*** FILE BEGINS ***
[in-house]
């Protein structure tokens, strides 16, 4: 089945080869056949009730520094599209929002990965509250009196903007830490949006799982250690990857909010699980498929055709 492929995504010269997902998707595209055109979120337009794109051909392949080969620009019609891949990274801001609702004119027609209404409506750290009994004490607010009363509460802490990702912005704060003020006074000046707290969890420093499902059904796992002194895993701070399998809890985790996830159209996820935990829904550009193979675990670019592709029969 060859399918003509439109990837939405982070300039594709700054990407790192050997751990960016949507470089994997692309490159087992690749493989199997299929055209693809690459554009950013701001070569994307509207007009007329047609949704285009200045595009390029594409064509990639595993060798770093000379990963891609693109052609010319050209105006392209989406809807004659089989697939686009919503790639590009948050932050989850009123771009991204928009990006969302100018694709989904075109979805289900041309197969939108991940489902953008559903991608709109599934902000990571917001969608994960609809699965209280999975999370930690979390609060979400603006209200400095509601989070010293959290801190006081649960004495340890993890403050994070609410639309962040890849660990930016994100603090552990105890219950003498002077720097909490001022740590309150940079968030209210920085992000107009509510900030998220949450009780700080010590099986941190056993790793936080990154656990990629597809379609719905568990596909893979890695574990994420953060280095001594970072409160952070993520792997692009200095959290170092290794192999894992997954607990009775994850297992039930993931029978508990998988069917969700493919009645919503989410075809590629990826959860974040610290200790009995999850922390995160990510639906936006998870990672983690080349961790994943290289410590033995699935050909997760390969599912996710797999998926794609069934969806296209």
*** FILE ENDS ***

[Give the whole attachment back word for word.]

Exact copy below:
[in-house]
């Protein structure tokens, strides 16, 4: 089945080869056949009730520094599209929002990965509250009196903007830490949006799982250690990857909010699980498929055709 492929995504010269997902998707595209055109979120337009794109051909392949080969620009019609891949990274801001609702004119027609209404409506750290009994004490607010009363509460802490990702912005704060003020006074000046707290969890420093499902059904796992002194895993701070399998809890985790996830159209996820935990829904550009193979675990670019592709029969 060859399918003509439109990837939405982070300039594709700054990407790192050997751990960016949507470089994997692309490159087992690749493989199997299929055209693809690459554009950013701001070569994307509207007009007329047609949704285009200045595009390029594409064509990639595993060798770093000379990963891609693109052609010319050209105006392209989406809807004659089989697939686009919503790639590009948050932050989850009123771009991204928009990006969302100018694709989904075109979805289900041309197969939108991940489902953008559903991608709109599934902000990571917001969608994960609809699965209280999975999370930690979390609060979400603006209200400095509601989070010293959290801190006081649960004495340890993890403050994070609410639309962040890849660990930016994100603090552990105890219950003498002077720097909490001022740590309150940079968030209210920085992000107009509510900030998220949450009780700080010590099986941190056993790793936080990154656990990629597809379609719905568990596909893979890695574990994420953060280095001594970072409160952070993520792997692009200095959290170092290794192999894992997954607990009775994850297992039930993931029978508990998988069917969700493919009645919503989410075809590629990826959860974040610290200790009995999850922390995160990510639906936006998870990672983690080349961790994943290289410590033995699935050909997760390969599912996710797999998926794609069934969806296209």